Uhuru Kenyatta said early on Wednesday that operations at the dusitD2 hotel in the centre of the Kenyan capital had ended and that 14 “innocent lives” had been lost.
More than 700 civilians had been safely evacuated, he said.
The attack on the began shortly after 3pm on Tuesday with an explosion in the parking lot and then a suicide bomb blast in the hotel’s foyer, police said.
The assault on a compound in the centre of the Kenyan capital containing restaurants, a spa and several office buildings housing international companies as well as the luxury hotel, was the most high-profile by terrorists in Kenya for many years.
The attack was claimed by al-Shabaab, the militant Islamist organisation based in neighbouring Somalia, on its in-house radio network and online. Al-Shabaab was responsible for an attack on Nairobi’s Westgate Mall in 2013 that left at least 67 people dead.
Kenyatta pledged to “pursue relentlessly those involved in the funding, planning and execution of a heinous act wherever they will be” and said the country was on “highest alert.”
Images from security cameras showed four young men in black combat fatigues and loaded belts, armed with AK47s entering the compound.
The gunmen initially targeting a bank and diners at a Thai restaurant, prompting panic.
Survivors reported hearing a shattering blast and saw people mown down by gunmen as they sat at a cafe. Victims were left lying on tables, bleeding.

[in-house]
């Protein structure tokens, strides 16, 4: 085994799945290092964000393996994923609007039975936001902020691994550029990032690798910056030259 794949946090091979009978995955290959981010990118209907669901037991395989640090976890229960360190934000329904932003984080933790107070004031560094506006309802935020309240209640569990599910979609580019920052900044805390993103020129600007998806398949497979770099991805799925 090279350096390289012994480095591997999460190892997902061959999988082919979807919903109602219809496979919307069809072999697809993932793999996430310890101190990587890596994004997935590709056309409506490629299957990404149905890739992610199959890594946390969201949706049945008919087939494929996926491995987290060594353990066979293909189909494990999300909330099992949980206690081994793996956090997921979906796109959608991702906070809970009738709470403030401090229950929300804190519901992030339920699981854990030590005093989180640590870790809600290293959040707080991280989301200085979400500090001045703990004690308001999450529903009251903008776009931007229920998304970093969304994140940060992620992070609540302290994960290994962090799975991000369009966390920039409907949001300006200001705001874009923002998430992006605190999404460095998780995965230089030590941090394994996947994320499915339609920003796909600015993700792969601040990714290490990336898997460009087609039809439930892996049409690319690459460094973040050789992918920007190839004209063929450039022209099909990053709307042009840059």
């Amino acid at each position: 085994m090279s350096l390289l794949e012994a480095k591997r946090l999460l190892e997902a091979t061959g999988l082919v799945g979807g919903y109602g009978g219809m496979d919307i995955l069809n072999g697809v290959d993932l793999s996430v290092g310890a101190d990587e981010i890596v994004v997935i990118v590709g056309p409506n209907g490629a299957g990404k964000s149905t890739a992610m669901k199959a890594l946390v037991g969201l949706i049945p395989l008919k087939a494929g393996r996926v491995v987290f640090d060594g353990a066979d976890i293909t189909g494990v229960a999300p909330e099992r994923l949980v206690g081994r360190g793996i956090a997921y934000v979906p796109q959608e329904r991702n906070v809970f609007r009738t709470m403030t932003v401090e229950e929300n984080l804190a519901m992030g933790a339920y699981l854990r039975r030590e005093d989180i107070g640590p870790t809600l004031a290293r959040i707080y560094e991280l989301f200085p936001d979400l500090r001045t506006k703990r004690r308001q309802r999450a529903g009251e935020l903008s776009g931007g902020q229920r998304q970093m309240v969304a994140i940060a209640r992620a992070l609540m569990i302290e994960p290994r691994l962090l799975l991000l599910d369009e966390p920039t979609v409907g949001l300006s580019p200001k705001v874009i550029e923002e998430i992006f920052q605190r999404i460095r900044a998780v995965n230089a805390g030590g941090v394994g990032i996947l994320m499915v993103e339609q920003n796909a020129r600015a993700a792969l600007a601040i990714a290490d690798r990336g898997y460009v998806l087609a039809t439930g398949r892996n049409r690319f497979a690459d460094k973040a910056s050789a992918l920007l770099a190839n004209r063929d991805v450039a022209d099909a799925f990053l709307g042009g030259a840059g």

“We were changing our shifts, and that is when I heard a loud blast and people were screaming,” said Enoch Kibet, who works as a cleaner at the cafe and managed to crawl out of a basement gate. “I couldn’t believe I was alive. The blast was so loud and shook the whole complex.”
In the hours after the attack, the gunmen and security forces engaged in a series of sporadic but fierce firefights. Plumes of smoke rose into the air from several burning cars. “There was a bomb, there is a lot of gunfire,” said one man working at the complex, who asked not to be named.
Others described office workers in the complex hiding under the desks or sheltering behind makeshift barricades. Injured casualties were still being brought out of the complex around 7am this morning, when gunfire and blasts were heard.
Western and international security officials have told the Guardian they warned Kenyan counterparts of high profile attacks by al-Shabaab, an affiliate of al-Qaida, over Christmas and the new year.
Tuesday’s attack came exactly three years after an al-Shabaab attack on a Kenyan military base in El Adde in Somalia, in which about 140 Kenyasoldiers were killed.
However experts say the organisation has other motivations for attacking Nairobi, a city it sees as a “Western bastion”.
Kenyatta said operations to “deter, disrupt and defeat” terrorist operatives and groups” were underway throughout Kenya.
“I assure every Kenyan and foreign visitors that you are safe in Kenya,” he said.
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